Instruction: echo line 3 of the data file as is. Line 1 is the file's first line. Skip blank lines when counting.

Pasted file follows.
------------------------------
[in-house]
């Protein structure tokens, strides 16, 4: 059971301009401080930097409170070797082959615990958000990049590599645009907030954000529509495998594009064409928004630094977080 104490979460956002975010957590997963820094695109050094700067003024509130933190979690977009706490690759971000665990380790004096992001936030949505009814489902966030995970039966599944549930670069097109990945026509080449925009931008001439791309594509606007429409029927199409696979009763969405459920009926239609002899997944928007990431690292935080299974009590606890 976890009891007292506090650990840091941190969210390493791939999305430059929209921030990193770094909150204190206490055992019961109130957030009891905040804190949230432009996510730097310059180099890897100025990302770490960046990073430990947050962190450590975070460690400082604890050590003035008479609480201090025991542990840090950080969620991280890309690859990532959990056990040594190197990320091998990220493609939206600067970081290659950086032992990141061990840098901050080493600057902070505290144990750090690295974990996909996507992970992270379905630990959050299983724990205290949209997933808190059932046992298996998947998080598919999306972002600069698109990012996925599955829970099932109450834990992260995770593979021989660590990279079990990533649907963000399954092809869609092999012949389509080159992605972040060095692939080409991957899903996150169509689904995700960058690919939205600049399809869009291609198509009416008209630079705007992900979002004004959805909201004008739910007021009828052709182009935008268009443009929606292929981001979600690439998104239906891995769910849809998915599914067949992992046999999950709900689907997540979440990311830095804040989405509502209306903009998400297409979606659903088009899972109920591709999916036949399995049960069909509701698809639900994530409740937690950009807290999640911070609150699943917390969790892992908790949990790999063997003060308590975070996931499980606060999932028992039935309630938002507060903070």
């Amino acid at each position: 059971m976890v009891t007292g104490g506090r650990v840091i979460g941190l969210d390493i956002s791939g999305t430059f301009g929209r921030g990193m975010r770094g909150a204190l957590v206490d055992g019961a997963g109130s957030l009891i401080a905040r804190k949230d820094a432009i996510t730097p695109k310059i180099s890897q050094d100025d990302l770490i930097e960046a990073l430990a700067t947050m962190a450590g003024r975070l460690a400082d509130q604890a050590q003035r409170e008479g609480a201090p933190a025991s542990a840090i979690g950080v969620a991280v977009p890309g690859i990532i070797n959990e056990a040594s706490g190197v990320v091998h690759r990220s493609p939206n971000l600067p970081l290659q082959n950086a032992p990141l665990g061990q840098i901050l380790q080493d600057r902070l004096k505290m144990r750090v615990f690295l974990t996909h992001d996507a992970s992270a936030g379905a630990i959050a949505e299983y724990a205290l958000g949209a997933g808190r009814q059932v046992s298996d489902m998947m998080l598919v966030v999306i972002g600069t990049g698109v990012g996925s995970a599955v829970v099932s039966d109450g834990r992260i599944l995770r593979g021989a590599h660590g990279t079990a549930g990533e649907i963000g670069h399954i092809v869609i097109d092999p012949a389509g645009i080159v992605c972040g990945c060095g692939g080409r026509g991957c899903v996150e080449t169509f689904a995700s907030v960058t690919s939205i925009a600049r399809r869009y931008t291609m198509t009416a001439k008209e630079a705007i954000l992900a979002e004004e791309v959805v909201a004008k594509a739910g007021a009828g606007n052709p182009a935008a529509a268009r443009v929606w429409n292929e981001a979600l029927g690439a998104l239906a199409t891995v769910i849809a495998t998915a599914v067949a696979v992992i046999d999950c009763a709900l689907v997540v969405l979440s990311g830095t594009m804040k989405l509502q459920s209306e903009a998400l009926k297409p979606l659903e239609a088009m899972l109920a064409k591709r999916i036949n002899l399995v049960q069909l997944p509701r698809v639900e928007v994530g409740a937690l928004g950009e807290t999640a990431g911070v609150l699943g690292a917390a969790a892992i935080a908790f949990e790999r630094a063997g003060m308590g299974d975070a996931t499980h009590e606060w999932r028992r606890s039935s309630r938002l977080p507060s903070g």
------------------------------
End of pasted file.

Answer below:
């Amino acid at each position: 059971m976890v009891t007292g104490g506090r650990v840091i979460g941190l969210d390493i956002s791939g999305t430059f301009g929209r921030g990193m975010r770094g909150a204190l957590v206490d055992g019961a997963g109130s957030l009891i401080a905040r804190k949230d820094a432009i996510t730097p695109k310059i180099s890897q050094d100025d990302l770490i930097e960046a990073l430990a700067t947050m962190a450590g003024r975070l460690a400082d509130q604890a050590q003035r409170e008479g609480a201090p933190a025991s542990a840090i979690g950080v969620a991280v977009p890309g690859i990532i070797n959990e056990a040594s706490g190197v990320v091998h690759r990220s493609p939206n971000l600067p970081l290659q082959n950086a032992p990141l665990g061990q840098i901050l380790q080493d600057r902070l004096k505290m144990r750090v615990f690295l974990t996909h992001d996507a992970s992270a936030g379905a630990i959050a949505e299983y724990a205290l958000g949209a997933g808190r009814q059932v046992s298996d489902m998947m998080l598919v966030v999306i972002g600069t990049g698109v990012g996925s995970a599955v829970v099932s039966d109450g834990r992260i599944l995770r593979g021989a590599h660590g990279t079990a549930g990533e649907i963000g670069h399954i092809v869609i097109d092999p012949a389509g645009i080159v992605c972040g990945c060095g692939g080409r026509g991957c899903v996150e080449t169509f689904a995700s907030v960058t690919s939205i925009a600049r399809r869009y931008t291609m198509t009416a001439k008209e630079a705007i954000l992900a979002e004004e791309v959805v909201a004008k594509a739910g007021a009828g606007n052709p182009a935008a529509a268009r443009v929606w429409n292929e981001a979600l029927g690439a998104l239906a199409t891995v769910i849809a495998t998915a599914v067949a696979v992992i046999d999950c009763a709900l689907v997540v969405l979440s990311g830095t594009m804040k989405l509502q459920s209306e903009a998400l009926k297409p979606l659903e239609a088009m899972l109920a064409k591709r999916i036949n002899l399995v049960q069909l997944p509701r698809v639900e928007v994530g409740a937690l928004g950009e807290t999640a990431g911070v609150l699943g690292a917390a969790a892992i935080a908790f949990e790999r630094a063997g003060m308590g299974d975070a996931t499980h009590e606060w999932r028992r606890s039935s309630r938002l977080p507060s903070g």